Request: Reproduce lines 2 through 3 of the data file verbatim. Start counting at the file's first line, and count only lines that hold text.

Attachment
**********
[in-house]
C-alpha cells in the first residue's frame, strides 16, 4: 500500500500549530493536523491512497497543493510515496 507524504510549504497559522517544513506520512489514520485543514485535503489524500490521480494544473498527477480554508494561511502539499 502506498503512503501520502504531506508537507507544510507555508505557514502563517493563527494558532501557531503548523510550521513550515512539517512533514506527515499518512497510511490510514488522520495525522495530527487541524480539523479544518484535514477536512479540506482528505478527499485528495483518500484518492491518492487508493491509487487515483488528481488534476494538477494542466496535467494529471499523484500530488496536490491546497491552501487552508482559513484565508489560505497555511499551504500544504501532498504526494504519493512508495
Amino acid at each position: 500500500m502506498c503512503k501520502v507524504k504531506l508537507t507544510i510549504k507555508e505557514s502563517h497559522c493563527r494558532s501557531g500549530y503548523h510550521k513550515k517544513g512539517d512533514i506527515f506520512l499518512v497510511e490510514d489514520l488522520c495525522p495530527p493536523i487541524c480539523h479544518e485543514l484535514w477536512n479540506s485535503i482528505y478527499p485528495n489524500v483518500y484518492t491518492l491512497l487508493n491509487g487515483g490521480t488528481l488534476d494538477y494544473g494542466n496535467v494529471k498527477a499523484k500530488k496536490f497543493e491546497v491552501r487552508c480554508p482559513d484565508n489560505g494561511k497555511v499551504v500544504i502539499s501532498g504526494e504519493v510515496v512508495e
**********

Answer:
C-alpha cells in the first residue's frame, strides 16, 4: 500500500500549530493536523491512497497543493510515496 507524504510549504497559522517544513506520512489514520485543514485535503489524500490521480494544473498527477480554508494561511502539499 502506498503512503501520502504531506508537507507544510507555508505557514502563517493563527494558532501557531503548523510550521513550515512539517512533514506527515499518512497510511490510514488522520495525522495530527487541524480539523479544518484535514477536512479540506482528505478527499485528495483518500484518492491518492487508493491509487487515483488528481488534476494538477494542466496535467494529471499523484500530488496536490491546497491552501487552508482559513484565508489560505497555511499551504500544504501532498504526494504519493512508495
Amino acid at each position: 500500500m502506498c503512503k501520502v507524504k504531506l508537507t507544510i510549504k507555508e505557514s502563517h497559522c493563527r494558532s501557531g500549530y503548523h510550521k513550515k517544513g512539517d512533514i506527515f506520512l499518512v497510511e490510514d489514520l488522520c495525522p495530527p493536523i487541524c480539523h479544518e485543514l484535514w477536512n479540506s485535503i482528505y478527499p485528495n489524500v483518500y484518492t491518492l491512497l487508493n491509487g487515483g490521480t488528481l488534476d494538477y494544473g494542466n496535467v494529471k498527477a499523484k500530488k496536490f497543493e491546497v491552501r487552508c480554508p482559513d484565508n489560505g494561511k497555511v499551504v500544504i502539499s501532498g504526494e504519493v510515496v512508495e